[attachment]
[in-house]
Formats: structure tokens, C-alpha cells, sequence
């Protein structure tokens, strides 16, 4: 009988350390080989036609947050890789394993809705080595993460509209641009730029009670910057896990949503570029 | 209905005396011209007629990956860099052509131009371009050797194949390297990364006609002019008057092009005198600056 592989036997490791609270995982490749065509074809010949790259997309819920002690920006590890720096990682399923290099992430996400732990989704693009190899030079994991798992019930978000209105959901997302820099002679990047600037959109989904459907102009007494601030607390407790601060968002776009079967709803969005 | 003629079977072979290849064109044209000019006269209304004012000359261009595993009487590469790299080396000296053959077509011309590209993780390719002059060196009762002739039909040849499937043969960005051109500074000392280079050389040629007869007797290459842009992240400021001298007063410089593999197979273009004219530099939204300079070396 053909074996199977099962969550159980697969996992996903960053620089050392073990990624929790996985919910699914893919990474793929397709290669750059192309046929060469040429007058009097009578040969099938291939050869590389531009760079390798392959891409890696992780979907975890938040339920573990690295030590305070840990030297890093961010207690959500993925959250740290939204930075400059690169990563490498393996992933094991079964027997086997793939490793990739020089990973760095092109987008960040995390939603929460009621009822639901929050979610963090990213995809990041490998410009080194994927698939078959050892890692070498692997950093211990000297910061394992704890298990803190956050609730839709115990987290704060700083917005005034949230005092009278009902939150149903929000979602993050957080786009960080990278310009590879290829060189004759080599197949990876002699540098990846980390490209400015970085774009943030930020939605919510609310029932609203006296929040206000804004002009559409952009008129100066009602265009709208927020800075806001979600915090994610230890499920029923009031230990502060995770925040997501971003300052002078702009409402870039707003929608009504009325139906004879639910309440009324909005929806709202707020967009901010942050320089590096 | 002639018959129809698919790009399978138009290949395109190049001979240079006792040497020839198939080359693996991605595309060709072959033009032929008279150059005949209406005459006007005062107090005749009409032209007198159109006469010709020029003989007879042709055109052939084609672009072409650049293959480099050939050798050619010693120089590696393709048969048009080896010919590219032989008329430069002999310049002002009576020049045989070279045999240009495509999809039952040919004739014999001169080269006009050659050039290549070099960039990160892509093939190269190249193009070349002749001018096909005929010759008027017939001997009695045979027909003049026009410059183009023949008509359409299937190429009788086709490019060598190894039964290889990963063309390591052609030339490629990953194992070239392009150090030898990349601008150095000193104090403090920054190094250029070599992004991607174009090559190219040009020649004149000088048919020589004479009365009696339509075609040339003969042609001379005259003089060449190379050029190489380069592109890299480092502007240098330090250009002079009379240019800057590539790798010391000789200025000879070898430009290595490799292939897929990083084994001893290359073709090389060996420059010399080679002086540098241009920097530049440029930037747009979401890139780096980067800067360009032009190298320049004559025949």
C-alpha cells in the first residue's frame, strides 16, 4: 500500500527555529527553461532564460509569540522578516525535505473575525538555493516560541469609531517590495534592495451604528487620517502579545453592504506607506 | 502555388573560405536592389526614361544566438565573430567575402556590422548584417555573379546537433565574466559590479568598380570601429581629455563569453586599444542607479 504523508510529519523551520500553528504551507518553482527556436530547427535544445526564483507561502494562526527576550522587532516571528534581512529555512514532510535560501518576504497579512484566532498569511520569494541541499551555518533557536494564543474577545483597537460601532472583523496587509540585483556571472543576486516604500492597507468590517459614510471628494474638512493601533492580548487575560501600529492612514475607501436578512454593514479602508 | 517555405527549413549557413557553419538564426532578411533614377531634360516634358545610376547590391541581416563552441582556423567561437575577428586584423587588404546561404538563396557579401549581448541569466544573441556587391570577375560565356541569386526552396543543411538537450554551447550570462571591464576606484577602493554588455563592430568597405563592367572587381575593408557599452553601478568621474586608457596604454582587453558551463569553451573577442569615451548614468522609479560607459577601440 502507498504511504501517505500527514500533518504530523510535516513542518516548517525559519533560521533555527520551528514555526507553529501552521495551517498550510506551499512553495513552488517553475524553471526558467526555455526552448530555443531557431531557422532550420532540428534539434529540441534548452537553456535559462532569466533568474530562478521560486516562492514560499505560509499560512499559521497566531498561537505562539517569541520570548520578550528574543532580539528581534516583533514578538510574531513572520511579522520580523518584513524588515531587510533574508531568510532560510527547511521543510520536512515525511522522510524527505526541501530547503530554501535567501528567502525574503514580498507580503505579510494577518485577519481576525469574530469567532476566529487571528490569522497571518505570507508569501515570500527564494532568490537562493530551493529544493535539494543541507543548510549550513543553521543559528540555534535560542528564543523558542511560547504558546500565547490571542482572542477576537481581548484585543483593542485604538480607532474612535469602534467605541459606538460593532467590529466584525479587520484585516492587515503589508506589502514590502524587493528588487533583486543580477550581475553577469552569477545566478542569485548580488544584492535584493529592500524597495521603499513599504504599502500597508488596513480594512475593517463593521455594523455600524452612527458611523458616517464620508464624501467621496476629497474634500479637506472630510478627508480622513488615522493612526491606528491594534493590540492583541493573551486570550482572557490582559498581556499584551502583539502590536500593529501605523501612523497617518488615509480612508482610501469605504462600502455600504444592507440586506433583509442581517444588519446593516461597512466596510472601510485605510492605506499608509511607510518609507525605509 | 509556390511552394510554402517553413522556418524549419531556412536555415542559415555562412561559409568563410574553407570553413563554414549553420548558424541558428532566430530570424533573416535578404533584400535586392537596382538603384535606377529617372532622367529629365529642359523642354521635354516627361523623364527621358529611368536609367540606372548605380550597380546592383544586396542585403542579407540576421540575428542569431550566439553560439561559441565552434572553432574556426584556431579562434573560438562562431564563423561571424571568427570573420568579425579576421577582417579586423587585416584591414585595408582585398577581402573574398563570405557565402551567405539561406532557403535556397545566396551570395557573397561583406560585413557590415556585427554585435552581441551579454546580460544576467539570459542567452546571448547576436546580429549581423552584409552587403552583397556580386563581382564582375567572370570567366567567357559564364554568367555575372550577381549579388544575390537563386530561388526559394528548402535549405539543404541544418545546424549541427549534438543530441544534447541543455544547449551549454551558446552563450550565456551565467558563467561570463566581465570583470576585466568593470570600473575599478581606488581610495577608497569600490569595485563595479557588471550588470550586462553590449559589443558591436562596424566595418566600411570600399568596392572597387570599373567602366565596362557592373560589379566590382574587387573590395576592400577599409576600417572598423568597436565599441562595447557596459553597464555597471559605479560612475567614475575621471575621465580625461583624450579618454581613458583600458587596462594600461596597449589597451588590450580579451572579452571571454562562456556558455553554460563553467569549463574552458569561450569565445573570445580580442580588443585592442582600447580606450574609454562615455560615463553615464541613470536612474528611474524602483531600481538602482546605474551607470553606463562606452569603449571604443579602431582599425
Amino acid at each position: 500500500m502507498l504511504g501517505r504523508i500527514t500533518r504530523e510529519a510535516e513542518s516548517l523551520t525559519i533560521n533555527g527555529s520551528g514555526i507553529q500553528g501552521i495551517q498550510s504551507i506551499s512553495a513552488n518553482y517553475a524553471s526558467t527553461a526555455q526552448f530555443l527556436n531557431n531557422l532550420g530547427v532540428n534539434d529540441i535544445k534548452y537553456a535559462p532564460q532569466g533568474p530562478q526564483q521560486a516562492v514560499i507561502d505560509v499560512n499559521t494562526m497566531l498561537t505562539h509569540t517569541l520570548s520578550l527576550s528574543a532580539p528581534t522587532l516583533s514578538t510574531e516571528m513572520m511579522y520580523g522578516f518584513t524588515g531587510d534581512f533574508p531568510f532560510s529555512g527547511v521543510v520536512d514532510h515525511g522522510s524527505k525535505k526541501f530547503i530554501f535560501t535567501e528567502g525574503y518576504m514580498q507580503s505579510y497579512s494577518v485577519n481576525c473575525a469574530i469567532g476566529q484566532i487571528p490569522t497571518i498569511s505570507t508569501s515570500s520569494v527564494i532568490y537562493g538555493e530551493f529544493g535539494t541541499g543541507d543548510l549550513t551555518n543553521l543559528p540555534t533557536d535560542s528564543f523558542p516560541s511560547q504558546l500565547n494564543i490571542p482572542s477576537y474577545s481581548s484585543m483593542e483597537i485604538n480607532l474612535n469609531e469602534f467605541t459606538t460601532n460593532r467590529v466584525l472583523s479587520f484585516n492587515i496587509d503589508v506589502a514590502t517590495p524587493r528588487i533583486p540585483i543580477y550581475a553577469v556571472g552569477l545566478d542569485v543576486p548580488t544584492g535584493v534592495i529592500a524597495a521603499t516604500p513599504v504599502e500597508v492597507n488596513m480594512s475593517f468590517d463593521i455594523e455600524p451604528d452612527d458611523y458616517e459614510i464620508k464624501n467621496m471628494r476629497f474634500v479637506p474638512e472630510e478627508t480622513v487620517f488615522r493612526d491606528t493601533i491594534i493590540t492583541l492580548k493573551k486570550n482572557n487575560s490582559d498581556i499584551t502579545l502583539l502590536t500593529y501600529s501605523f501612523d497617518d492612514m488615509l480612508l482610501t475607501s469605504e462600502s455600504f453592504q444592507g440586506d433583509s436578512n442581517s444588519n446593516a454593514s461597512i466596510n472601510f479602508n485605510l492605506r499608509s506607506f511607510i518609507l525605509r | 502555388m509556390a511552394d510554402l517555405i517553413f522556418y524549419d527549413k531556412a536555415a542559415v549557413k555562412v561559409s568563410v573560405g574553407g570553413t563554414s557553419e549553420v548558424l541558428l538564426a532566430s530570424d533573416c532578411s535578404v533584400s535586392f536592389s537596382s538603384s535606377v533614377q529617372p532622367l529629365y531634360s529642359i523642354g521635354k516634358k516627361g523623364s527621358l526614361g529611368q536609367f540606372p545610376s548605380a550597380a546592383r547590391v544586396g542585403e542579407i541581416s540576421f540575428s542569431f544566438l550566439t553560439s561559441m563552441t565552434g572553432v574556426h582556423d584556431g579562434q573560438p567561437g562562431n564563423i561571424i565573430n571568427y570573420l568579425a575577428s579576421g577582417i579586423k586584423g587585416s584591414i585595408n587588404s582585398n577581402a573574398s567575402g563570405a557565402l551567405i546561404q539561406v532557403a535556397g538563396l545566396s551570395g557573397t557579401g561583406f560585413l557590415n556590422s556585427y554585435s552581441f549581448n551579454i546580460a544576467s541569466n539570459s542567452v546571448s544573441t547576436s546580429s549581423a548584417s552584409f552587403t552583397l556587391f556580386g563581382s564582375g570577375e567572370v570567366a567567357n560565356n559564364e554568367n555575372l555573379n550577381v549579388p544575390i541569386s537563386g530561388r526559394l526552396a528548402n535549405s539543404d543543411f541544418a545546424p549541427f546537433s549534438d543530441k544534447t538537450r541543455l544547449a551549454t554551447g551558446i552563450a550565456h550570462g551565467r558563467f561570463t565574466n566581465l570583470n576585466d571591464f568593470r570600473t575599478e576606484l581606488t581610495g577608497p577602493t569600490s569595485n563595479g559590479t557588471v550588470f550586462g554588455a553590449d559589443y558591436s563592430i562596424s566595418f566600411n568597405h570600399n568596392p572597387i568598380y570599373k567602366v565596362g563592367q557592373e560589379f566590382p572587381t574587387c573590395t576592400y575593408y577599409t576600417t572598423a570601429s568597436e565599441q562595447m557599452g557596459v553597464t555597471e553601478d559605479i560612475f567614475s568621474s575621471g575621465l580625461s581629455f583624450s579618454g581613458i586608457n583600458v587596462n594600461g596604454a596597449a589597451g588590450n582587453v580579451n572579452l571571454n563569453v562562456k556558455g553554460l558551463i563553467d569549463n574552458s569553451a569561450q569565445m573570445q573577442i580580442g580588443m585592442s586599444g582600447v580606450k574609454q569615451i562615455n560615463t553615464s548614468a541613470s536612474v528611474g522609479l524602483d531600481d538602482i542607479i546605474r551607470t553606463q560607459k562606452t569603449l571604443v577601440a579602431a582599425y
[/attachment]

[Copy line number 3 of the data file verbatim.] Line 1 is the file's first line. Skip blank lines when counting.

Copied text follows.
């Protein structure tokens, strides 16, 4: 009988350390080989036609947050890789394993809705080595993460509209641009730029009670910057896990949503570029 | 209905005396011209007629990956860099052509131009371009050797194949390297990364006609002019008057092009005198600056 592989036997490791609270995982490749065509074809010949790259997309819920002690920006590890720096990682399923290099992430996400732990989704693009190899030079994991798992019930978000209105959901997302820099002679990047600037959109989904459907102009007494601030607390407790601060968002776009079967709803969005 | 003629079977072979290849064109044209000019006269209304004012000359261009595993009487590469790299080396000296053959077509011309590209993780390719002059060196009762002739039909040849499937043969960005051109500074000392280079050389040629007869007797290459842009992240400021001298007063410089593999197979273009004219530099939204300079070396 053909074996199977099962969550159980697969996992996903960053620089050392073990990624929790996985919910699914893919990474793929397709290669750059192309046929060469040429007058009097009578040969099938291939050869590389531009760079390798392959891409890696992780979907975890938040339920573990690295030590305070840990030297890093961010207690959500993925959250740290939204930075400059690169990563490498393996992933094991079964027997086997793939490793990739020089990973760095092109987008960040995390939603929460009621009822639901929050979610963090990213995809990041490998410009080194994927698939078959050892890692070498692997950093211990000297910061394992704890298990803190956050609730839709115990987290704060700083917005005034949230005092009278009902939150149903929000979602993050957080786009960080990278310009590879290829060189004759080599197949990876002699540098990846980390490209400015970085774009943030930020939605919510609310029932609203006296929040206000804004002009559409952009008129100066009602265009709208927020800075806001979600915090994610230890499920029923009031230990502060995770925040997501971003300052002078702009409402870039707003929608009504009325139906004879639910309440009324909005929806709202707020967009901010942050320089590096 | 002639018959129809698919790009399978138009290949395109190049001979240079006792040497020839198939080359693996991605595309060709072959033009032929008279150059005949209406005459006007005062107090005749009409032209007198159109006469010709020029003989007879042709055109052939084609672009072409650049293959480099050939050798050619010693120089590696393709048969048009080896010919590219032989008329430069002999310049002002009576020049045989070279045999240009495509999809039952040919004739014999001169080269006009050659050039290549070099960039990160892509093939190269190249193009070349002749001018096909005929010759008027017939001997009695045979027909003049026009410059183009023949008509359409299937190429009788086709490019060598190894039964290889990963063309390591052609030339490629990953194992070239392009150090030898990349601008150095000193104090403090920054190094250029070599992004991607174009090559190219040009020649004149000088048919020589004479009365009696339509075609040339003969042609001379005259003089060449190379050029190489380069592109890299480092502007240098330090250009002079009379240019800057590539790798010391000789200025000879070898430009290595490799292939897929990083084994001893290359073709090389060996420059010399080679002086540098241009920097530049440029930037747009979401890139780096980067800067360009032009190298320049004559025949």